Writing a post about Italian breakfast feels a bit redundant to me. Indeed, breakfast in Italy only really became a thing in the last couple of decades – and even then it’s definitely not nearly an elaborate meal as it may be in other countries. Weird for sure, in a country where food is such a big part of the culture.
Growing up my colazione (breakfast, in Italian) literally consisted of a mere glass of hot milk or, at most, hot chocolate milk or caffellatte (milk with a drop of coffee). I asked my mom what she had for breakfast in her childhood and she said she’d at most have a glass of milk too. My dad only started eating breakfast after he retired: while he worked, he just used have a quick espresso before heading out.
Breakfast is such an important meal that things have thankfully changed and we are now putting more focus on breakfast in Italy. So, you may find asking yourself: what’s the typical Italian breakfast? Furthermore, what can you expect to have for breakfast in Italy?
Continue reading, and I will tell you all about it!
Italian Breakfast At Home
Most Italians – and that includes myself – prefer eating breakfast at home. I can’t say for others, but in my case it’s just because I am incredibly slow in the morning, and personally I am not a fan of eating out for breakfast.
Italian breakfast has improved a lot since the time we only used to have a glass of milk or an espresso before heading to school or work. Coffee is obviously ever present, and most families use a moka (Italian coffee pot) to make it. Waking up to the smell of freshly brewed coffee (or to the noise of coffee coming out of the pot) is simply heavenly!
Albeit the improvements, breakfast in Italy continues remaining a simple affair, and typically loaded with carbs.
Many Italians find the thought of eating savory food for breakfast revolting, and their preference goes to milk in various forms – plain (hot or cold), or with coffee in what we call caffellatte. Others (that’s me!) prefer yogurt. To accompany that, most would have hard cookies of some sort, fette biscottate (which look like small slices of toasted bread, but much sweeter) which they either dunk in the milk or spread with butter and jam, or the ever-present Nutella.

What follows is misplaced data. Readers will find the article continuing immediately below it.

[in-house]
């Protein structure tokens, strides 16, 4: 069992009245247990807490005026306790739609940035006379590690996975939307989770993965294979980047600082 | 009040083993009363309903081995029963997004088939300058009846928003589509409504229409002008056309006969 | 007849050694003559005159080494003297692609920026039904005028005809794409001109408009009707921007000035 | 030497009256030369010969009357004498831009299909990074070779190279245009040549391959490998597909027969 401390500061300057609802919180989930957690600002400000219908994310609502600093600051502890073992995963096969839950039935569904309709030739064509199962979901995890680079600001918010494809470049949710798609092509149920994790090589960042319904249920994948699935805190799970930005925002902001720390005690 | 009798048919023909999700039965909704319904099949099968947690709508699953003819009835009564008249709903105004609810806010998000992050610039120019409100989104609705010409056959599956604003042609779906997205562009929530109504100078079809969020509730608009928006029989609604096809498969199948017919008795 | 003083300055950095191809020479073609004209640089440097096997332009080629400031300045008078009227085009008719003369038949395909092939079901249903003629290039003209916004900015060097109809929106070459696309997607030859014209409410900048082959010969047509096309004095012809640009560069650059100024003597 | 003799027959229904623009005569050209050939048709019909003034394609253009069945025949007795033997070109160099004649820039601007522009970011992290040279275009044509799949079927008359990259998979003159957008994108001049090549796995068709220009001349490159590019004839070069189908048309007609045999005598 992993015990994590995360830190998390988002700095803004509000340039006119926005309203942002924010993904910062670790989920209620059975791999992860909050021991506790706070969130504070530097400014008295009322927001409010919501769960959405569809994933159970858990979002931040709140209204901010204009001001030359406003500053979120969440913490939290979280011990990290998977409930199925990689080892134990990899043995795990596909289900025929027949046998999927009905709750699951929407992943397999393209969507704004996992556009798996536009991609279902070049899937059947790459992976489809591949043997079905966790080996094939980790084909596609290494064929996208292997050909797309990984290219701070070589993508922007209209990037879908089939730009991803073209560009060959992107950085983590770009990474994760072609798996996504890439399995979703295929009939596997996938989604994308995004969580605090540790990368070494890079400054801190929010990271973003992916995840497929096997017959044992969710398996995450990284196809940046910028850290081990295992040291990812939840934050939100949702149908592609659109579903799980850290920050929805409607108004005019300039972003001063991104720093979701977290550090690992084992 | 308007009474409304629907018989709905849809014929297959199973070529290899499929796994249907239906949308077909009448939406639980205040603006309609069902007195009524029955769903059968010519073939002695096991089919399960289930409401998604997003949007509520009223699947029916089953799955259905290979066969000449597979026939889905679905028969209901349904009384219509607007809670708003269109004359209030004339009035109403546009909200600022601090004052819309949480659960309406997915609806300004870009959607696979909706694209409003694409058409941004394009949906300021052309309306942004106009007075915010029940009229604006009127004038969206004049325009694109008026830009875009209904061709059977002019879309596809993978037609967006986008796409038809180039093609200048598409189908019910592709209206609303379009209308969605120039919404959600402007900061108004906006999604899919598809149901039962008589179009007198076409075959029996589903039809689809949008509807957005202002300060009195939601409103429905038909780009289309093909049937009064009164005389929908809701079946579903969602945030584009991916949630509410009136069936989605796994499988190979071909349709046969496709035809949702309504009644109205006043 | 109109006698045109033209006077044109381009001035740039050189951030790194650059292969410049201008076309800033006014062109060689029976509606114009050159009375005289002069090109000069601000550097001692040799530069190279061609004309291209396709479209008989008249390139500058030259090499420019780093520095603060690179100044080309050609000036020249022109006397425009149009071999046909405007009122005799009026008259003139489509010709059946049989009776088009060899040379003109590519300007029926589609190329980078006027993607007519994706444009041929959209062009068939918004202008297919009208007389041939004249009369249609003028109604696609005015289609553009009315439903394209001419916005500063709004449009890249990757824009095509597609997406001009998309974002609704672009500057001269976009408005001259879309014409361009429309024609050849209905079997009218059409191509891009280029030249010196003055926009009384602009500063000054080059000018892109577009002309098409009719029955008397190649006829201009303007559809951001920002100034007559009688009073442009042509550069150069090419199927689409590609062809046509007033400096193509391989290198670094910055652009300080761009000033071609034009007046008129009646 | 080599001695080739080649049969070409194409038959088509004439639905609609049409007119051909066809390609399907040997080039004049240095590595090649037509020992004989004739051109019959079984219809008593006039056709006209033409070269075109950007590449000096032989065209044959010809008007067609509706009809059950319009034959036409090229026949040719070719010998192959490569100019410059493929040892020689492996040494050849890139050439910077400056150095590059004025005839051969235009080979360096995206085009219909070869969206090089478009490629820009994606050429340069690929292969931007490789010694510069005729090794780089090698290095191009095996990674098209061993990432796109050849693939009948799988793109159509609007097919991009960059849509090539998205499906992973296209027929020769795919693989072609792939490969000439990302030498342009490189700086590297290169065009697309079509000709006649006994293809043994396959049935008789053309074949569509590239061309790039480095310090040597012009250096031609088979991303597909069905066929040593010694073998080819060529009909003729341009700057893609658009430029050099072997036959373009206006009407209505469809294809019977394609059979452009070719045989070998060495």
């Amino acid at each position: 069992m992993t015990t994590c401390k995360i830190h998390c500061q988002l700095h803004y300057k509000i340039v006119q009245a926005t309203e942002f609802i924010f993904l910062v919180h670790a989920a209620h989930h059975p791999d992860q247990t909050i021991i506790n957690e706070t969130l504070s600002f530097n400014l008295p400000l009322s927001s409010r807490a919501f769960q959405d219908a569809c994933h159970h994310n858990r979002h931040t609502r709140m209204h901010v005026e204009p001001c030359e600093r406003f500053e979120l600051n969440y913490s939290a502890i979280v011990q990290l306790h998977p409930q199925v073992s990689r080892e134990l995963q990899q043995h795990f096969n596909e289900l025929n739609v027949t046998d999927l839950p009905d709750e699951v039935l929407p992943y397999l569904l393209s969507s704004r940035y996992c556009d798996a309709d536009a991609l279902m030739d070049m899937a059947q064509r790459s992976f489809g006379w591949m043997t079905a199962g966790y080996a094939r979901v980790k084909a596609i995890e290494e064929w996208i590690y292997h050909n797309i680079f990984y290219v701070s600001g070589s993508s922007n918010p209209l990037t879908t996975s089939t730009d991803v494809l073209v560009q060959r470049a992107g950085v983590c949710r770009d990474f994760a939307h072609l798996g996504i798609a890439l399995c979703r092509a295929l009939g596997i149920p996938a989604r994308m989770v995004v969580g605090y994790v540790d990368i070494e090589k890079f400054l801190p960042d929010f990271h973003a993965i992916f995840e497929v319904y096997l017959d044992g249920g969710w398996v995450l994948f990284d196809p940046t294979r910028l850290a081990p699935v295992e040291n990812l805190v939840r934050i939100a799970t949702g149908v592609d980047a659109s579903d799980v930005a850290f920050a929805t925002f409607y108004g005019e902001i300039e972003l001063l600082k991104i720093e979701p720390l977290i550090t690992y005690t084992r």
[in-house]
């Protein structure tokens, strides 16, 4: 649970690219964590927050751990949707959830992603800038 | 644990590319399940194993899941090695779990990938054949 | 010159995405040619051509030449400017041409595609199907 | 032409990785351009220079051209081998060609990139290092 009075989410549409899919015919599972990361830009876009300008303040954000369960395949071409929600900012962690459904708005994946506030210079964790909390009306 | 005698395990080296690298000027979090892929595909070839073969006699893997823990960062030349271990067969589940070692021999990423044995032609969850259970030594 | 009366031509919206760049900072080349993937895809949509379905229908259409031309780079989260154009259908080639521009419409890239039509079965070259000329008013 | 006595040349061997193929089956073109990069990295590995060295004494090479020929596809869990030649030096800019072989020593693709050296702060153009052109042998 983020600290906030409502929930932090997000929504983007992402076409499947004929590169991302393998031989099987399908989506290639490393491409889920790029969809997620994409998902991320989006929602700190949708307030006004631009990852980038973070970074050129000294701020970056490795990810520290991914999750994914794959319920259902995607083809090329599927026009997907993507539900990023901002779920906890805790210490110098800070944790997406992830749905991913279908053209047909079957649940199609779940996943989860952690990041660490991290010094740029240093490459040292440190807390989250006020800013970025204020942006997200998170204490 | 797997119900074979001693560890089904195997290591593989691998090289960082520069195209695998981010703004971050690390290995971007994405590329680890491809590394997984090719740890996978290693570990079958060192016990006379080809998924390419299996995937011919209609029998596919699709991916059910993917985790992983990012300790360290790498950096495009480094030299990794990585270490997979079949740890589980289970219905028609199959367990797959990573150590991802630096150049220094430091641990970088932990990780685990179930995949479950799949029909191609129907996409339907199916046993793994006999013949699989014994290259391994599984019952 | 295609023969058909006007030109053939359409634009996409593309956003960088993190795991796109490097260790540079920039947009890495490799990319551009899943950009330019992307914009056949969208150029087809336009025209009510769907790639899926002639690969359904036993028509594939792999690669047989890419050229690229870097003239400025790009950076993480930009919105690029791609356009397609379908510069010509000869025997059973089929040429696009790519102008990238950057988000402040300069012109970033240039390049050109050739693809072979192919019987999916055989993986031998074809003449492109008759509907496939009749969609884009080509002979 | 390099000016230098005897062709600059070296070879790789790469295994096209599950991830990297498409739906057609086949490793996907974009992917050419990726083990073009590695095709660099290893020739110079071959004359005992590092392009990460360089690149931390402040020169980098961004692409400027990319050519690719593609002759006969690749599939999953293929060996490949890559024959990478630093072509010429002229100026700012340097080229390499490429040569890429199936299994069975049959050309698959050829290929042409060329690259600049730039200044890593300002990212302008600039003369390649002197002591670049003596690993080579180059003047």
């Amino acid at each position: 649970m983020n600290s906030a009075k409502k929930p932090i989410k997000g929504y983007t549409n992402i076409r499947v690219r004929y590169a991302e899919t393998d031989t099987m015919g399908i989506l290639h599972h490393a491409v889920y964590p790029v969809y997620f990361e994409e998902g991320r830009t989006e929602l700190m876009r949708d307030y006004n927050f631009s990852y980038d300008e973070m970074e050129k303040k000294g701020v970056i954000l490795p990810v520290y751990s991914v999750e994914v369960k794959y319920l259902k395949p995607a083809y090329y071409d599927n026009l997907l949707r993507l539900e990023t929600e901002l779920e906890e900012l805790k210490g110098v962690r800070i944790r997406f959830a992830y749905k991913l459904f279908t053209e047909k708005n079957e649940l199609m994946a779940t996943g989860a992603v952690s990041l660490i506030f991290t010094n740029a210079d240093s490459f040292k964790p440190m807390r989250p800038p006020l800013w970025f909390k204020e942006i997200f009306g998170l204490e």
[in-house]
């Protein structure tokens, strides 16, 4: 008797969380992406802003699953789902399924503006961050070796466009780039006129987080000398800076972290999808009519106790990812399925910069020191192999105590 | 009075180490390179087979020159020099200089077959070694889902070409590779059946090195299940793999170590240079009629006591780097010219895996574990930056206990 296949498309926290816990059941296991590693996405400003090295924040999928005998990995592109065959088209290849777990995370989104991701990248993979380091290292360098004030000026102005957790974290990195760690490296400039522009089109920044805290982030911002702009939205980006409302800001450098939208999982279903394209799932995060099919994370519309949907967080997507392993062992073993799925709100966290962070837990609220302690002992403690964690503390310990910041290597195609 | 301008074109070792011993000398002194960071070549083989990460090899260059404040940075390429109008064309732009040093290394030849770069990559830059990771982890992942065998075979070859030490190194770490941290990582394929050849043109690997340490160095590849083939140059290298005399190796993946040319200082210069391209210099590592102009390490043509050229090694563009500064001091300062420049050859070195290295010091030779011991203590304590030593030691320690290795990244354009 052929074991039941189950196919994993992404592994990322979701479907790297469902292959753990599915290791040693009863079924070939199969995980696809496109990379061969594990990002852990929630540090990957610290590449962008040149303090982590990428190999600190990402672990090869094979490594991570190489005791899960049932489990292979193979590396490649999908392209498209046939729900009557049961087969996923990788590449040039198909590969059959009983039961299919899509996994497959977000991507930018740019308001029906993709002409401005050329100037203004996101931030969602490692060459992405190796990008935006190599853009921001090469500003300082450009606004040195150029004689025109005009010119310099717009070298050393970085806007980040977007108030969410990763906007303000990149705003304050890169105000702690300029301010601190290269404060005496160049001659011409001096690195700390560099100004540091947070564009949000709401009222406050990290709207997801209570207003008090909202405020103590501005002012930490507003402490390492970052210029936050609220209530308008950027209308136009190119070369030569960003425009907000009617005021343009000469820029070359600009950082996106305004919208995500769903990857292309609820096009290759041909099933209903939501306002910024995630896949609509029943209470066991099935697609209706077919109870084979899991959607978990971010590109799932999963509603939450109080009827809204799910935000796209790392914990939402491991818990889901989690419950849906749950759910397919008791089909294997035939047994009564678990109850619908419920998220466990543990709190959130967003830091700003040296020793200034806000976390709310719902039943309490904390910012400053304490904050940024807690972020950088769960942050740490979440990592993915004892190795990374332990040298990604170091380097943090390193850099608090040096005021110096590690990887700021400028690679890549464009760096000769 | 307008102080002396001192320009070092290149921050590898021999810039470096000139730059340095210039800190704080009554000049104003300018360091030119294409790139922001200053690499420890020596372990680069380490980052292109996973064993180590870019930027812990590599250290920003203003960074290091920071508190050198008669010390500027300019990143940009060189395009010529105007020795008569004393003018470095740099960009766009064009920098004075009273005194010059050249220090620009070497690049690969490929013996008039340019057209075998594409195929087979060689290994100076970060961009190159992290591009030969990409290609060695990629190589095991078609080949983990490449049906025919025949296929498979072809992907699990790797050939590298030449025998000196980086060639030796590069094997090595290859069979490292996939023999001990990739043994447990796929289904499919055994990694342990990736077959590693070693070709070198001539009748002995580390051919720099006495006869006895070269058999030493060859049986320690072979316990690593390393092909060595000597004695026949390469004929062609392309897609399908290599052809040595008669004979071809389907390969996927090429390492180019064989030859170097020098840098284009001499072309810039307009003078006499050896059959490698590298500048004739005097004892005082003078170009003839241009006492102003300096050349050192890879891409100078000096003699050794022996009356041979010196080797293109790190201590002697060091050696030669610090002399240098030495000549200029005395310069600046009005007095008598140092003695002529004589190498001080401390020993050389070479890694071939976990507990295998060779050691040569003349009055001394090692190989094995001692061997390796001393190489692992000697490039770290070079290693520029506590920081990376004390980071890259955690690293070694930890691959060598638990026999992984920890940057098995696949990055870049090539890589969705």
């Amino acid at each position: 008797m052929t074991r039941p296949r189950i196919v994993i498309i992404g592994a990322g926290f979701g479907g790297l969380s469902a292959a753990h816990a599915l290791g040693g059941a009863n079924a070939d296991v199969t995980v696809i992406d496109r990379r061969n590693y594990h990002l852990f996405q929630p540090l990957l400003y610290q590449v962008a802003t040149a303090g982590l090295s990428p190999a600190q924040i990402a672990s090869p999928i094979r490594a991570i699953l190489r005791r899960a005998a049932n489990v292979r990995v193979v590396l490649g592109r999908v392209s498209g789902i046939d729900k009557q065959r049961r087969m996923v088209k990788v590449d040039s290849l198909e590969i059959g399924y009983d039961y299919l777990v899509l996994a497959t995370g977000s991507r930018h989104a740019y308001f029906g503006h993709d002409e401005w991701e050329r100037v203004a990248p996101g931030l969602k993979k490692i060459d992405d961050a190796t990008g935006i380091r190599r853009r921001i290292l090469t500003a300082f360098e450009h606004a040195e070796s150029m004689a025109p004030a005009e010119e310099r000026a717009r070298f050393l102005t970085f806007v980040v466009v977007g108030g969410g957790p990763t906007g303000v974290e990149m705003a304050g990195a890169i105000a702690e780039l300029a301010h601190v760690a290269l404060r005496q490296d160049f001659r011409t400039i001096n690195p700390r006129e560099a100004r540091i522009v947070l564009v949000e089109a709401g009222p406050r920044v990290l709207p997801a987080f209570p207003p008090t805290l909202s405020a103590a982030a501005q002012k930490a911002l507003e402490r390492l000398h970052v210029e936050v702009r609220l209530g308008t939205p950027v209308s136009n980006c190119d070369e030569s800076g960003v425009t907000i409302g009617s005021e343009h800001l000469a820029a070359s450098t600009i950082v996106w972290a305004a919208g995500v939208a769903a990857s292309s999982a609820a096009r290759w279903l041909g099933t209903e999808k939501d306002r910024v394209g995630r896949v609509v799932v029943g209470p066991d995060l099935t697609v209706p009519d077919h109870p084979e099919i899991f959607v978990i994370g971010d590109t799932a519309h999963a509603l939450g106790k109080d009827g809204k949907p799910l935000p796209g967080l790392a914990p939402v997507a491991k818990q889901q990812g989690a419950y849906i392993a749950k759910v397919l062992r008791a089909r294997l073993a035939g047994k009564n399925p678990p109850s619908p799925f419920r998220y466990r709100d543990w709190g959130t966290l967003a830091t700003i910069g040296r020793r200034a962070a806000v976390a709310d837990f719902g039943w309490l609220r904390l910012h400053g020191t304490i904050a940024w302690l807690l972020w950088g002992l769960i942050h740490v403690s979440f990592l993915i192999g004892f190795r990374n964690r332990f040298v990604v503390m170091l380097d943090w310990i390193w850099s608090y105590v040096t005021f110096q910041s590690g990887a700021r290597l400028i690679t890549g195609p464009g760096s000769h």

Alternatives to cookies and fette biscottate can be merendine (merenda means snack in Italian, and merendine typically refers to baked sweet goods), home-baked cakes, fresh bread (with jam or nutella), and even cereal or muesli.
Some (again, that’s me!) will also eat some fruit or have fresh fruit juice.
Colazione Al Bar – Typical Italian Breakfast At A Café
What’s a Bar in Italy?
Bar in Italian means coffee shop, though a typical bar will also serve alcohol (I know, confusing). Most coffee shops in Italy open very early – around 6:00 am; and remain open until 8:00 pm, serving light meals, snacks and aperitivo.
While some bars are also pasticcerie and produce their own pastries, most buy their baked good from other local pasticcerie, or buy pre-cooked ones that they then finish baking in-house before serving. Inevitably, the choice of pastries in a pasticceria is much better, and pastries usually fresher.
What can you have for breakfast at a café?
You will find an incredible array of coffees at any Italian bar, but most Italians would have espresso or cappuccino (which by the way we only drink in the morning).
The good news is that milk variants are now available at most coffee shops so you can have lactose free milk; soya milk and occasionally even oat milk.
For more about Italian coffee, read this post.
The most typical colazione al bar in Italy consists of cornetto e cappuccino. Cornetto is similar in shape to French croissants, but it’s actually quite different in taste and texture. It’s not nearly as buttery, and you can have it in many forms: the most common ones are plain; filled with crema pasticcera (custard) or marmellata (jam). In recent years, cornetti have started being filled with honey, pistachio spread and chocolate spread – they are sweet and incredibly decadent. There even are vegan cornetti.
Cappuccino was invented in 1683 by Marco da Aviano, a capuchin friar sent by the Pope on mission to Vienna. Having ordered a coffee and displeased with the taste, he added milk and was not only pleased with the flavor, but also with the color, which resembled his habit. Cornetto, on the other hand, was also invented in Vienna in the same year: its shape was meant to symbolize the crescent on the Ottoman flag. The pastry was initially named kipferl, but it soon became “chifel” in Venice and, once it made it to southern Italy, it became cornetto for superstitious reasons. In France, it became known as croissant.